Retrospective of Egyptian film director Atteyat al-Abnoudy

Advocate of the people

The Egyptian filmmaker Atteyat al-Abnoudy gave a voice to those people the state had forgotten – and preserved their pride and integrity. Her work provides a picture of social injustices in Egypt since the 1970s. By Christopher Resch

Umm Said would have been only too happy to send her daughter Ferial to school, as the second daughter in her large family. But when the Six-Day War forced her to flee in 1967, Ferialʹs birth certificate was lost. Umm Saidʹs husband had no real interest in applying for a new one, and her uncle, the patriarch of the family, was against it in any case.

Women had to work in the house – from the age of about four, they could help out with easy work. And so the number of girls in school remained at one. One out of 48 in the family.

In the 1983 film "Permissible Dreams", Umm Said tells a story of lifeʹs hardships and the everyday existence of a peasant in a small town on the Suez canal. As you watch Umm Said and the other women fetching water, kneading dough, baking bread, washing clothes, not even able to think about taking breaks, you understand why some families still want to have as many children as possible: to help with the work.

And as you listen to Umm Said talk uncomplainingly about this day-to-day drudgery, performed without recognition or even her own income, you are filled with respect. For Umm Said herself, first and foremost, but also for Atteyat al-Abnoudy, the filmmaker who allows us such insights in the here and now.

Atteyat al-Abnoudy died in 2018. She was born in 1939, into a family of labourers in a small village on the Nile Delta – and she was lucky: education was important to her family and she was able to go to university in Cairo, where she studied law. She financed her degree through acting jobs. Later, she worked as a journalist, studied at the Cairo Higher Institute of Cinema and, in the early 1970s, began making documentary films – the first woman in Egypt to do so.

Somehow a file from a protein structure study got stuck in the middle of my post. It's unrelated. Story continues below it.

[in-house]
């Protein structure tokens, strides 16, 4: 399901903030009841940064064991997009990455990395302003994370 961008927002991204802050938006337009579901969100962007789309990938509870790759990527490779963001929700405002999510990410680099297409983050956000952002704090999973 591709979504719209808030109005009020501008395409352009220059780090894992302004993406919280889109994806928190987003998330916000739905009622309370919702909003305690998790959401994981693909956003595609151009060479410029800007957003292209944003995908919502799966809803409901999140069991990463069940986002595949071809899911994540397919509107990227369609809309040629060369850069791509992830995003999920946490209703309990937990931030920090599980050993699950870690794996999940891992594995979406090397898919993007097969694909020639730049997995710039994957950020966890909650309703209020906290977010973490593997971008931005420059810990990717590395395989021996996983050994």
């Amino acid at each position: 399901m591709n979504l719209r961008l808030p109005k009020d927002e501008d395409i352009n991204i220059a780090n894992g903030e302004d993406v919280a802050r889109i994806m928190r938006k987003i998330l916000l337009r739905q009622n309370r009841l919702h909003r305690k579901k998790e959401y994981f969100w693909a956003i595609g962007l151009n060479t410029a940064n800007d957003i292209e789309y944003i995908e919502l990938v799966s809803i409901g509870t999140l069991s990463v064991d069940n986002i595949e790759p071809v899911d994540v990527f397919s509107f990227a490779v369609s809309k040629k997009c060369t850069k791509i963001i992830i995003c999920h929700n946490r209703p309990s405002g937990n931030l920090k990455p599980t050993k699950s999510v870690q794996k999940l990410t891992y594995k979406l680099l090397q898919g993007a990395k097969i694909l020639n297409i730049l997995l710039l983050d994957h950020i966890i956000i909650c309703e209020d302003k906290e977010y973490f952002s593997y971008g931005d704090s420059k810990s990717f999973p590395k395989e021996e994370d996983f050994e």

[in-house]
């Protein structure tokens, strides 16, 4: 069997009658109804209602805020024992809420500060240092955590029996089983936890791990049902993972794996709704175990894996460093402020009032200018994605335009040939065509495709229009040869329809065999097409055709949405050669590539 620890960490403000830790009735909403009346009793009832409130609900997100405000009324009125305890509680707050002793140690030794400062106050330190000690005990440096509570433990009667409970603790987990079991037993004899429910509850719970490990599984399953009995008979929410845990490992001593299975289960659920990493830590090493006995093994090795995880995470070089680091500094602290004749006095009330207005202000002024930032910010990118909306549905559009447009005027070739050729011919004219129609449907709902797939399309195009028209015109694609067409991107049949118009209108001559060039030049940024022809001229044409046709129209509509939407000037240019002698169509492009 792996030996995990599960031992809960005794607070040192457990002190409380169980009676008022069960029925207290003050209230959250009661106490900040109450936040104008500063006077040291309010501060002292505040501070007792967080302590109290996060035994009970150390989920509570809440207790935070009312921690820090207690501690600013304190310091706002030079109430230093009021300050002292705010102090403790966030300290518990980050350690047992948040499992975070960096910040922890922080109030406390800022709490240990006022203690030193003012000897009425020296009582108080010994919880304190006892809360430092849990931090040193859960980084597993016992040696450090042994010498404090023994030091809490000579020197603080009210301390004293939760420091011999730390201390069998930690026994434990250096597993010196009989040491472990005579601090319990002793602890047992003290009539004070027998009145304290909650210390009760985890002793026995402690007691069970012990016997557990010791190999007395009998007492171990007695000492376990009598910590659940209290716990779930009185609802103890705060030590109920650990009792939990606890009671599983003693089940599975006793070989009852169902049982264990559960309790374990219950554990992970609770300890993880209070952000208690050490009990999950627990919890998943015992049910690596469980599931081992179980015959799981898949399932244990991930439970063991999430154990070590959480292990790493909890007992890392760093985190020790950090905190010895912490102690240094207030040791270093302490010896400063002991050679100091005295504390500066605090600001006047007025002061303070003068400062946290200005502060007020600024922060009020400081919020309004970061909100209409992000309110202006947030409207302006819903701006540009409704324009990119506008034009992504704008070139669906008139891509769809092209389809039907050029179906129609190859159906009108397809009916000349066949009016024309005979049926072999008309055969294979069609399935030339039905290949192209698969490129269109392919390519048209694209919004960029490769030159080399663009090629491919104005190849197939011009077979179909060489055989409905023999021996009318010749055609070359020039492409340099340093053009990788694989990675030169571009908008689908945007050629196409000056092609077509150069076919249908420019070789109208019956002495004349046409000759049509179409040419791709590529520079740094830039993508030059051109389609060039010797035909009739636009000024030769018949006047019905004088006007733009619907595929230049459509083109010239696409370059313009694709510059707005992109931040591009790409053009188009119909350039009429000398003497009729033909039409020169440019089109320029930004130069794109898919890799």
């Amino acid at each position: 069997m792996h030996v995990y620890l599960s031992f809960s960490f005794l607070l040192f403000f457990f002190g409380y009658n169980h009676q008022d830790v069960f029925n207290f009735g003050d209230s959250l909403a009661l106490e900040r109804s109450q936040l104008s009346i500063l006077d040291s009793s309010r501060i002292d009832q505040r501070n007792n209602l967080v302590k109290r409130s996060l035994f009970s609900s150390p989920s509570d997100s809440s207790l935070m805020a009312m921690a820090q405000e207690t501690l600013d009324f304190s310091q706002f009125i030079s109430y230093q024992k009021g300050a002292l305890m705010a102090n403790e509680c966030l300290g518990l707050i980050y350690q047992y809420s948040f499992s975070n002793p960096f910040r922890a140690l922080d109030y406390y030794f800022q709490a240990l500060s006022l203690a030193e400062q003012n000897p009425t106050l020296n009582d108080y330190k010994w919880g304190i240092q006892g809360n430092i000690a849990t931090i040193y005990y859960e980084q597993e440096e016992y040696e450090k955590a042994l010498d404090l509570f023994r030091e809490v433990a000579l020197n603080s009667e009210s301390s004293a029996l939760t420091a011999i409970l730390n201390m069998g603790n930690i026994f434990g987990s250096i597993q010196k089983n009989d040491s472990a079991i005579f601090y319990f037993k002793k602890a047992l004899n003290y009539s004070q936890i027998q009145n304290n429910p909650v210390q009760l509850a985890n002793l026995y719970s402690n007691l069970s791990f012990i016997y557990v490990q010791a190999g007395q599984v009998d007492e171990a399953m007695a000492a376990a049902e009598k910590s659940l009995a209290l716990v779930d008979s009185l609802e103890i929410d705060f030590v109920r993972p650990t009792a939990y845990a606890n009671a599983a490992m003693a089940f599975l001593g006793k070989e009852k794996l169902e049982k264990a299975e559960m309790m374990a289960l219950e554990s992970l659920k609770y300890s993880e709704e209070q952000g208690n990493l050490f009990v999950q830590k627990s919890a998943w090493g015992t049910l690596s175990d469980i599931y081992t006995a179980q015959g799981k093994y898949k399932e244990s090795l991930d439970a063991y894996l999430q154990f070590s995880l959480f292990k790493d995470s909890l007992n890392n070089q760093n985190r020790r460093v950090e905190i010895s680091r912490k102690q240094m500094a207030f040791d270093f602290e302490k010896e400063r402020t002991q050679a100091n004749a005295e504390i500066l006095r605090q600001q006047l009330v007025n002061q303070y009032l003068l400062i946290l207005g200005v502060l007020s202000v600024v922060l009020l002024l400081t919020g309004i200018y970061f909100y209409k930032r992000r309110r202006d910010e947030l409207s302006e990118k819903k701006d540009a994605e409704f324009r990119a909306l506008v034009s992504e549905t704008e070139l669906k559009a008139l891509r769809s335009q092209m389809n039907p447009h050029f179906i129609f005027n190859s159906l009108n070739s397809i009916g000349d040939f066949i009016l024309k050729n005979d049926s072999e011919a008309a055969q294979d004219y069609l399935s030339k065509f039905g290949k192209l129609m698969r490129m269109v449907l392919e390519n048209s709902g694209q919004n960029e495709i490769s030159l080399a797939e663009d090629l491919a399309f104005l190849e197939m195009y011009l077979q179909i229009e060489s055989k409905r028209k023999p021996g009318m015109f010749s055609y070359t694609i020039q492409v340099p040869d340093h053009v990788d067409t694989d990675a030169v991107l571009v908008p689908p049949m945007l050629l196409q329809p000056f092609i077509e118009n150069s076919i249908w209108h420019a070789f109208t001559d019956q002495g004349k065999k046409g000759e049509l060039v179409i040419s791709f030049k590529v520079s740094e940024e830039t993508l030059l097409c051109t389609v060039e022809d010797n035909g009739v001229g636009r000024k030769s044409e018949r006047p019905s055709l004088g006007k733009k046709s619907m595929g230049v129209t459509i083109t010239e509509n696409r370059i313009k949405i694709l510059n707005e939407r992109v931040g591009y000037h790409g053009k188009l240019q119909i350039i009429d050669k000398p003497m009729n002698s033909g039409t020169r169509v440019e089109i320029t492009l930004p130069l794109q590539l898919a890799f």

A pioneer in the Egyptian film industry

"Atteyat was a pioneer," says Tamer el-Said, himself a filmmaker and joint founder of the Cimatheque Alternative Film Centre in Cairo. "She developed her own production model, which was completely new at the time, and inspired a lot of filmmakers with it, me included."

Filmmaker Tamer el-Said (photo: Tamer el-Said; private)
"Atteyat was a pioneer," says Tamer el-Said, himself a filmmaker and joint founder of the Cimatheque Alternative Film Centre in Cairo. "She developed her own production model, which was completely new at the time, and inspired a lot of filmmakers with it, me included"

There are two things that make Atteyat al-Abnoudyʹs work so important, says el-Said: firstly, she understood that finance from outside sources, as welcome as it may be, comes with dependency. And that meant a model was required that might not cover all the costs, but would allow important artistic freedoms.

"For instance, Atteyat owned all the technical equipment herself, so she could keep the production costs down," Tamer el-Said explains. Until the mid-1960s, Egyptian film was dominated by a propaganda-heavy, didactic style. Al-Abnoudy was part of the generation of – male – filmmakers who changed that, and simply showed people and things with no script or direction. "At that time, it was a visionary approach."

Focussing on the poor and the disadvantaged

Her choice of subject matter was visionary, too: Atteyat al-Abnoudy focused on the poor, the disadvantaged, the afflicted – people at the edges of society. The 1971 film "Horse of Mud" shows the hard and monotonous work done by young women in a brickworks.

Winding the course carrying-cloth around their heads, placing a board on top, piling on one brick after another – younger girls manage 16; older and stronger women can carry up to 25, as a voice off-camera notes soberly. Three piastres a day for the older women; one and a half for the young ones. No one can even think about school. 

In a later film, "Buyers and Sellers" (1992), Al-Abnoudy explored the relationship of the Egyptians to the Suez Canal. Following its nationalisation by the-then President Gamal Abdel Nasser in 1956, the canal was intended to serve as a shining example of the power of the Egyptian people and bring prosperity for all.

Unscrupulous property traders – from private firms, but with the stateʹs wholehearted support – told the rural population a pack of lies: their land was worth nothing, and it was over-salted in any case; better for them to sell it right away. And on that land, which had been sold off at a knock-down price, hotels were built, making their owners rich.

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